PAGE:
This article in Readwrite.comindicates that despite a relationship with Apple that goes back to 2004, PayPalwas not only actively denied participation in Apple Pay it is also activelydiscouraging developers from using PayPal:
“Appleand PayPal have been partners in payments for almost a decade, dating back to a2004 deal in which Apple started accepting PayPal in the iTunes Music Store.
ButApple left PayPal, which reportedly lobbied to be included in its paymentplans, out in the cold in the launch of Apple Pay.
Appleis recommending that developers integrating Apple Pay into their apps orwebsites use SDKs, or software-development kits, from one of six paymentprocessors. PayPal and its Braintree Payments subsidiary isn’t one of them—butBraintree archrival Stripe is.
Itall but warns off developers from using other services:
Usingone of these SDKs is highly recommended. Contact your payment provider for moreinformation.The alternative is to provide your own server-side solution toreceive payments from your app, decrypt payment tokens and interface with thepayment provider. Handling credit and debit card payments can be complicatedand unless you already have the expertise and systems in place, an SDK from apayment provider is the quickest and most reliable way to support Apple Pay inyour app.”
At the same time Apple was distancing itself from PayPal itwas also clearly aligning itself with Stripe:
“Stripe,naturally, is gloating about its inclusion, to the point of stretching thetruth. An email from its PR agency falsely describes Apple Pay as being”built on Stripe.” That’s not true, of course, and one imaginesprideful Apple executives might take offense at the claim. In any event, Stripewas clearly briefed on Apple Pay early and allowed to build interfaces and writedocumentation available on the day of launch.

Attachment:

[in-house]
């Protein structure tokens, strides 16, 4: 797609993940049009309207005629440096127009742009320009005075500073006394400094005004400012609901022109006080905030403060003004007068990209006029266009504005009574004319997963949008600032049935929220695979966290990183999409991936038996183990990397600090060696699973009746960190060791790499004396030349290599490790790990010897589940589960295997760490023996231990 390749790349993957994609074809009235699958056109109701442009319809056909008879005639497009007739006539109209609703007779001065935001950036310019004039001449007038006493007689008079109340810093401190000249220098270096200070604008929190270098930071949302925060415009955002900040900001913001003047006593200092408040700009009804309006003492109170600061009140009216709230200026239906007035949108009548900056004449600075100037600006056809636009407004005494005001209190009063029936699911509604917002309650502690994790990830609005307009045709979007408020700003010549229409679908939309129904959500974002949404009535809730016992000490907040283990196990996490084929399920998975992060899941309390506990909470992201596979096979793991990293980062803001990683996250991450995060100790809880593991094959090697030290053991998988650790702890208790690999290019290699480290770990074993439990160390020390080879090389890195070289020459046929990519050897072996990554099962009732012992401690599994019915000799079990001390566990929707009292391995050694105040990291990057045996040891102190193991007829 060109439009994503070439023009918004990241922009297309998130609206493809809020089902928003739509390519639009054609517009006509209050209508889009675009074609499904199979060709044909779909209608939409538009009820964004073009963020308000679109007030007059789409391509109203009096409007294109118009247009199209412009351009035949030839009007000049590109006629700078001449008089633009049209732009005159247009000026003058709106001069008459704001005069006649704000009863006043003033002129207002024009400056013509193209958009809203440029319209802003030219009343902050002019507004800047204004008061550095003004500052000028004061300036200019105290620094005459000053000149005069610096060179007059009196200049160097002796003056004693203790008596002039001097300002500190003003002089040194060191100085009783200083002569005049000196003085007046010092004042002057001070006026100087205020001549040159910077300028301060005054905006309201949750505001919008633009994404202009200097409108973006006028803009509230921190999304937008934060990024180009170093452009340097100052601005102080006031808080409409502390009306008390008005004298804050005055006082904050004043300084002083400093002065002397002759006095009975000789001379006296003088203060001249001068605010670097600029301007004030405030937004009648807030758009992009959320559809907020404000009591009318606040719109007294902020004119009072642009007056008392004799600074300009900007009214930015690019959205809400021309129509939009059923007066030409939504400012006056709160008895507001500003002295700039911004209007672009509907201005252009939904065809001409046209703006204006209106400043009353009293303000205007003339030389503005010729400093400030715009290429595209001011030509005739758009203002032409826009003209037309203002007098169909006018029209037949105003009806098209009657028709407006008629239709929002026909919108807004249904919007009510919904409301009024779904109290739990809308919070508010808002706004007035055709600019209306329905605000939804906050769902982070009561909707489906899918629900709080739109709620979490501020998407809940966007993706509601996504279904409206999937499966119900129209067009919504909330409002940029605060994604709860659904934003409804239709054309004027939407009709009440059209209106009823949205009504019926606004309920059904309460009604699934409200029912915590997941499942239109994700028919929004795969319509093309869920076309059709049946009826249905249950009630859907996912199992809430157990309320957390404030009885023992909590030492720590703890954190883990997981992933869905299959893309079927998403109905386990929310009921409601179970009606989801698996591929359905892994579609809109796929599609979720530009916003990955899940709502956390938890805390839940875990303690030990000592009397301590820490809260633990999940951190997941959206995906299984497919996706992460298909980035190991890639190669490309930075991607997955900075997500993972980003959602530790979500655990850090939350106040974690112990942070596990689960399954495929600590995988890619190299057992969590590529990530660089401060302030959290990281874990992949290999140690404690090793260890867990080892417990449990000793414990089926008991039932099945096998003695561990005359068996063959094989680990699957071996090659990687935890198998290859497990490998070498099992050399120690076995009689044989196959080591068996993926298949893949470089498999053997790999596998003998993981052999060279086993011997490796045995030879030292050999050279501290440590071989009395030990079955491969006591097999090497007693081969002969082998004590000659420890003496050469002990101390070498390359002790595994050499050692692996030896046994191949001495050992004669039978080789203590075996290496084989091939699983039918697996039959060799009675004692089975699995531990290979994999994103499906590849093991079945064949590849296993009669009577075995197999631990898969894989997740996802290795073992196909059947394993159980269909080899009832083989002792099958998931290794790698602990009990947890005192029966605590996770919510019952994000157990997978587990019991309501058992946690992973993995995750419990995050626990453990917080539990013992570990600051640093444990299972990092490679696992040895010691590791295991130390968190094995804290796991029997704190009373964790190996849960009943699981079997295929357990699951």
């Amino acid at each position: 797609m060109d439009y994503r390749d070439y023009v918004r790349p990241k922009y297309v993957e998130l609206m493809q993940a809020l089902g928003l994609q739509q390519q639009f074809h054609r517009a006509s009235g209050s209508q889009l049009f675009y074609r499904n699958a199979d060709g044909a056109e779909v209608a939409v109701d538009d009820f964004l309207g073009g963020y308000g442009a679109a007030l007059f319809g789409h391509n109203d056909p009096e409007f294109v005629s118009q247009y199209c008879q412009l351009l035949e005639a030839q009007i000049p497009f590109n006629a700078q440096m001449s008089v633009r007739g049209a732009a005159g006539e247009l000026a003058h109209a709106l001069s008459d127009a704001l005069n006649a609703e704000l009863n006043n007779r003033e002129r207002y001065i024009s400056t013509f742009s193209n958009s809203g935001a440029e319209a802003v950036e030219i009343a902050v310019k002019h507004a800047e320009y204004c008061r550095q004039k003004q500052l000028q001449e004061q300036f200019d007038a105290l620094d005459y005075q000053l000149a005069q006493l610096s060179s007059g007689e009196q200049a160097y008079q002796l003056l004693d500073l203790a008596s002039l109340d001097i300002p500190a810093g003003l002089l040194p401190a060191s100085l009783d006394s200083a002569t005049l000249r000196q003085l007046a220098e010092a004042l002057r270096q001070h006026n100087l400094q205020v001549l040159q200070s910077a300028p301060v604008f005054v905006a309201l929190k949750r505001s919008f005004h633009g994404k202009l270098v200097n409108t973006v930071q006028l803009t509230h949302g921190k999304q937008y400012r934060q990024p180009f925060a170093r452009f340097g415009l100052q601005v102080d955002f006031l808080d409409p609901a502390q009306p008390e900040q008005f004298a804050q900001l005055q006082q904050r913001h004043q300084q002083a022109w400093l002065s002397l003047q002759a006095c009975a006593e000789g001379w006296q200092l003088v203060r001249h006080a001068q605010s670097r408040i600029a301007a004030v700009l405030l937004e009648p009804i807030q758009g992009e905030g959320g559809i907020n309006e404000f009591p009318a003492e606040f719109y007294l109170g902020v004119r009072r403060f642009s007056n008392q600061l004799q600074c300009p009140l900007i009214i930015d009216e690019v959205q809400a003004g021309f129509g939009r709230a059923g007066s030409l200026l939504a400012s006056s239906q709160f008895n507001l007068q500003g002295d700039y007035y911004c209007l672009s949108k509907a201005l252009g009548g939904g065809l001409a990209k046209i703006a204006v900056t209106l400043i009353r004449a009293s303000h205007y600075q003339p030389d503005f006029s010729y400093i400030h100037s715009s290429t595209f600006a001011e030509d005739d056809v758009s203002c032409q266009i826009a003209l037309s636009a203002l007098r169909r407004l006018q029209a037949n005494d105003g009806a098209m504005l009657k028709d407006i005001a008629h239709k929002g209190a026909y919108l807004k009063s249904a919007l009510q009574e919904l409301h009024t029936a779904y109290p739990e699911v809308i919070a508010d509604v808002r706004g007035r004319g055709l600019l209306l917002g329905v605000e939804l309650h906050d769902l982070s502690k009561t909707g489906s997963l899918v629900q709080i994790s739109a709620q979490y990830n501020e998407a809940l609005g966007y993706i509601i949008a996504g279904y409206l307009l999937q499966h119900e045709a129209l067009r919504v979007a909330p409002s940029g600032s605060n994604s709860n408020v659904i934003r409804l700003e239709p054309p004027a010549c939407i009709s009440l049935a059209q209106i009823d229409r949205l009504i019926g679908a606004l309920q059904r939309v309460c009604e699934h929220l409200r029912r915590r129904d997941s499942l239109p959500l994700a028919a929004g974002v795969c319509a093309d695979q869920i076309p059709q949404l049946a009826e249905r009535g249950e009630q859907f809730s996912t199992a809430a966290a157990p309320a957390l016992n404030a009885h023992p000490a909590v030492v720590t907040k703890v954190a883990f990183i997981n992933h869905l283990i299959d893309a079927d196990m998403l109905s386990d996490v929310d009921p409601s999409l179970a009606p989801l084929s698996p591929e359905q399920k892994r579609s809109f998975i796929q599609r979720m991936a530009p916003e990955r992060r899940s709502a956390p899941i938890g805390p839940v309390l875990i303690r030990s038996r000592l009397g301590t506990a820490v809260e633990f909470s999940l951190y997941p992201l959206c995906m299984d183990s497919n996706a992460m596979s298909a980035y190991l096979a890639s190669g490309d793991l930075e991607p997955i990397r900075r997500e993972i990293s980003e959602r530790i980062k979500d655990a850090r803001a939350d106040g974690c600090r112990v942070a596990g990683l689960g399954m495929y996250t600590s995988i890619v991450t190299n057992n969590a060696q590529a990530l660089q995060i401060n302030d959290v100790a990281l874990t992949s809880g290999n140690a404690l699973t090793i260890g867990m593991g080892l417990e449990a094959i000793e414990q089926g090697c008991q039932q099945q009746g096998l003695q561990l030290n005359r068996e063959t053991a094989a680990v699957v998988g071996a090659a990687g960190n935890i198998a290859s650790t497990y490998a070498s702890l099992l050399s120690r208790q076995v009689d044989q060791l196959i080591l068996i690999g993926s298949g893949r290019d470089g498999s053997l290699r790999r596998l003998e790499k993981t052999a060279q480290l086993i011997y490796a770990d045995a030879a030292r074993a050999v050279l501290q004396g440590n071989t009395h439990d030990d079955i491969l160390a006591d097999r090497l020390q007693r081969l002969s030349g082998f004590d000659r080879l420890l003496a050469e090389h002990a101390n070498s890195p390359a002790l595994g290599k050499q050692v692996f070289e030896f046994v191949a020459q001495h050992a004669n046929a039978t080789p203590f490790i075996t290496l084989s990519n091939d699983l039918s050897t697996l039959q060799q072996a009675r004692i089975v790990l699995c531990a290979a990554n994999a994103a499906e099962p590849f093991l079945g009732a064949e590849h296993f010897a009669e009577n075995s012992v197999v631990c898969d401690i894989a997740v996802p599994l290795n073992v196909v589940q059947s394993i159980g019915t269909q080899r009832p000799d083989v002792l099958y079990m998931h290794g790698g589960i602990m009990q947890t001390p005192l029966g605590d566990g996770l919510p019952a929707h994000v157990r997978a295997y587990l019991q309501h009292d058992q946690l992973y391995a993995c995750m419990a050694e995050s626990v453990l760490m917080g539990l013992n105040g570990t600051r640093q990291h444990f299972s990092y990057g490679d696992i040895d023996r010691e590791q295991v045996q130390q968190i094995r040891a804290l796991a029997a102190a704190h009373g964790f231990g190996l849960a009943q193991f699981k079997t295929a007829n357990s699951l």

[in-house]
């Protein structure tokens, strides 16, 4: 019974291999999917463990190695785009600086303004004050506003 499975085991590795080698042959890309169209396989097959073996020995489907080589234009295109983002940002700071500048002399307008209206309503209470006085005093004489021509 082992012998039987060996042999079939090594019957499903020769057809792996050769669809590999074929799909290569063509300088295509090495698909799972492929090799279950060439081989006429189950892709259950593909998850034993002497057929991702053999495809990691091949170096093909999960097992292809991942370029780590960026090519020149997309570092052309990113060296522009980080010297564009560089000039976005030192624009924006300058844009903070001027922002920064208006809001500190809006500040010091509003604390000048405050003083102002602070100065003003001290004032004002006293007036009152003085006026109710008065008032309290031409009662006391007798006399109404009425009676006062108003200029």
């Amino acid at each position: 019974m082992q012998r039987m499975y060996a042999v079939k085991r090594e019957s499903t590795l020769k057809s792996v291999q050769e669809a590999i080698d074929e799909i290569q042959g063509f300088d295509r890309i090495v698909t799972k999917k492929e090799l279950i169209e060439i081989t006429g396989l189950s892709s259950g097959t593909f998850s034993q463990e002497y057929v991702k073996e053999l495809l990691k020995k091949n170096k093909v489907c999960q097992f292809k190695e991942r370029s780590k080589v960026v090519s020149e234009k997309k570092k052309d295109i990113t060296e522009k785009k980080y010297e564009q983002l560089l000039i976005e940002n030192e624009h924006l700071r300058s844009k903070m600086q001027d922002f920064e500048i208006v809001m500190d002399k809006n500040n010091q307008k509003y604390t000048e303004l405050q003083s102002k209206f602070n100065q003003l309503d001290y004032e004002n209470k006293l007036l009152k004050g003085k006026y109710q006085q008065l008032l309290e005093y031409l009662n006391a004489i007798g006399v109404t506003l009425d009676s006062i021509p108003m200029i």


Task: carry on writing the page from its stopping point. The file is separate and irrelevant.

PayPal however has its own rationale for having been excluded:
“In an interview with ReadWrite, Bill Ready, CEO of Braintree Payments, did hisbest to spin PayPal’s omission. He noted that Braintree’s V.zero software,which developers include in apps and websites to accept credit and debit cards,can easily add new forms of payment—as it plans to do with Bitcoin, forexample.
‘We can handle these transactions,’ Ready told me. ‘Apple is very clear that youcan use your existing payments provider.’ ”
Whereas Apple has implemented a strategy that relies on theexisting payment networks and cost structures, PayPal is arguing that they arepayment type agnostic. If PayPal cankeep the cost of acceptance for merchants low, then it should see continuedtraction as merchants do everything in their power to lower payment costs.
Overview by Tim Sloane, VP, Payments Innovation, Mercator Advisory Group
Read full article in ReadWrite